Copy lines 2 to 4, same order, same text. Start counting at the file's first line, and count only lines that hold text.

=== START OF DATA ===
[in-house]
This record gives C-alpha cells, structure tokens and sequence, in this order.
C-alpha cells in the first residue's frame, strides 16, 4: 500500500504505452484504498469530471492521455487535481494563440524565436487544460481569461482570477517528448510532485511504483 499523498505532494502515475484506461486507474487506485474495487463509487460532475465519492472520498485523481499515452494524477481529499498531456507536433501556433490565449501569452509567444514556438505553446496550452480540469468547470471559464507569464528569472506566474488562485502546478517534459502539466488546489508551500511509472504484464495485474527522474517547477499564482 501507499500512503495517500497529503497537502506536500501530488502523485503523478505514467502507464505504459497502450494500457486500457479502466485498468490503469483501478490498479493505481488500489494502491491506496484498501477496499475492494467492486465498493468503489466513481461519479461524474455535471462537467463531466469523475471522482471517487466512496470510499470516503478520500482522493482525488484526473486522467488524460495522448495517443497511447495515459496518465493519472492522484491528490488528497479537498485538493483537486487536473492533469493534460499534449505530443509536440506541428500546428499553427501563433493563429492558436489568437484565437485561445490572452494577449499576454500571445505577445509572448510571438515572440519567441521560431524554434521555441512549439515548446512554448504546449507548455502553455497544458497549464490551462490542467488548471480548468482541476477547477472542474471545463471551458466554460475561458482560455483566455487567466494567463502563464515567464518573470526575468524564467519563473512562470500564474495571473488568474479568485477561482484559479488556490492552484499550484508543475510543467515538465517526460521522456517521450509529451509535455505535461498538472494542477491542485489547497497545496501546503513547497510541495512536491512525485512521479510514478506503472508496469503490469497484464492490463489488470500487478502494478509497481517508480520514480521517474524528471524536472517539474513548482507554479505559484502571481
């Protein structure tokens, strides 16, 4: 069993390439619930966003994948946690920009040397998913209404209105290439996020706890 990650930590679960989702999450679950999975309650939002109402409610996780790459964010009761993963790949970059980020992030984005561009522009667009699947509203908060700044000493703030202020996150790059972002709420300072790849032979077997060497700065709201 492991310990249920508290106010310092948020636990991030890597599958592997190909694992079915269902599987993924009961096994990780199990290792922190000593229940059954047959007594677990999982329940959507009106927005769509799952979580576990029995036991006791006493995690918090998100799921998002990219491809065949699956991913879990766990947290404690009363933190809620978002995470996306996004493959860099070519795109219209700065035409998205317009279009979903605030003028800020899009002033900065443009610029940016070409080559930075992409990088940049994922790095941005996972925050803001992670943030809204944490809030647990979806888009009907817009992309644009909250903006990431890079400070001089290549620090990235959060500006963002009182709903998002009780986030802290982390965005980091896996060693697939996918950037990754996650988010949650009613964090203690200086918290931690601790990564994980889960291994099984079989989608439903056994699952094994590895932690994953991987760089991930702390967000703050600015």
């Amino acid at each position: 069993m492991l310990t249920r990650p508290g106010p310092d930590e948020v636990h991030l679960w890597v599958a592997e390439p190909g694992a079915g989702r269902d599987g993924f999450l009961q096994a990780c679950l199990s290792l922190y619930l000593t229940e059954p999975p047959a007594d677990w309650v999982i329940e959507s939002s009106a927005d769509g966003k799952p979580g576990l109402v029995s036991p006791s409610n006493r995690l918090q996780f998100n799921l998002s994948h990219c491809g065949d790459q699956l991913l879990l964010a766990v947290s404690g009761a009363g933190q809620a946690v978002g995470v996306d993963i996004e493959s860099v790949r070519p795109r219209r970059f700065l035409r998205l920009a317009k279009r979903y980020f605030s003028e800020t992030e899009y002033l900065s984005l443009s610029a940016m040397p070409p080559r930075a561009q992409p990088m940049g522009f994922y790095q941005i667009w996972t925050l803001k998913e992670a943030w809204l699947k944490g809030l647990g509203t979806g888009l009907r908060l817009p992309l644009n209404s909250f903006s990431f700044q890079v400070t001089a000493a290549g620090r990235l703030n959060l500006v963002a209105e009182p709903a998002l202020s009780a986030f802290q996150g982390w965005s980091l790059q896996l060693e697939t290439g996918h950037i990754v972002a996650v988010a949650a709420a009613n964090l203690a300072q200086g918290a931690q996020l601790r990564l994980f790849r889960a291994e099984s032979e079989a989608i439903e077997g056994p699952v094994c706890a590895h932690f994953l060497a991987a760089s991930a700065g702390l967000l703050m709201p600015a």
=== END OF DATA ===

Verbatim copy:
This record gives C-alpha cells, structure tokens and sequence, in this order.
C-alpha cells in the first residue's frame, strides 16, 4: 500500500504505452484504498469530471492521455487535481494563440524565436487544460481569461482570477517528448510532485511504483 499523498505532494502515475484506461486507474487506485474495487463509487460532475465519492472520498485523481499515452494524477481529499498531456507536433501556433490565449501569452509567444514556438505553446496550452480540469468547470471559464507569464528569472506566474488562485502546478517534459502539466488546489508551500511509472504484464495485474527522474517547477499564482 501507499500512503495517500497529503497537502506536500501530488502523485503523478505514467502507464505504459497502450494500457486500457479502466485498468490503469483501478490498479493505481488500489494502491491506496484498501477496499475492494467492486465498493468503489466513481461519479461524474455535471462537467463531466469523475471522482471517487466512496470510499470516503478520500482522493482525488484526473486522467488524460495522448495517443497511447495515459496518465493519472492522484491528490488528497479537498485538493483537486487536473492533469493534460499534449505530443509536440506541428500546428499553427501563433493563429492558436489568437484565437485561445490572452494577449499576454500571445505577445509572448510571438515572440519567441521560431524554434521555441512549439515548446512554448504546449507548455502553455497544458497549464490551462490542467488548471480548468482541476477547477472542474471545463471551458466554460475561458482560455483566455487567466494567463502563464515567464518573470526575468524564467519563473512562470500564474495571473488568474479568485477561482484559479488556490492552484499550484508543475510543467515538465517526460521522456517521450509529451509535455505535461498538472494542477491542485489547497497545496501546503513547497510541495512536491512525485512521479510514478506503472508496469503490469497484464492490463489488470500487478502494478509497481517508480520514480521517474524528471524536472517539474513548482507554479505559484502571481
């Protein structure tokens, strides 16, 4: 069993390439619930966003994948946690920009040397998913209404209105290439996020706890 990650930590679960989702999450679950999975309650939002109402409610996780790459964010009761993963790949970059980020992030984005561009522009667009699947509203908060700044000493703030202020996150790059972002709420300072790849032979077997060497700065709201 492991310990249920508290106010310092948020636990991030890597599958592997190909694992079915269902599987993924009961096994990780199990290792922190000593229940059954047959007594677990999982329940959507009106927005769509799952979580576990029995036991006791006493995690918090998100799921998002990219491809065949699956991913879990766990947290404690009363933190809620978002995470996306996004493959860099070519795109219209700065035409998205317009279009979903605030003028800020899009002033900065443009610029940016070409080559930075992409990088940049994922790095941005996972925050803001992670943030809204944490809030647990979806888009009907817009992309644009909250903006990431890079400070001089290549620090990235959060500006963002009182709903998002009780986030802290982390965005980091896996060693697939996918950037990754996650988010949650009613964090203690200086918290931690601790990564994980889960291994099984079989989608439903056994699952094994590895932690994953991987760089991930702390967000703050600015």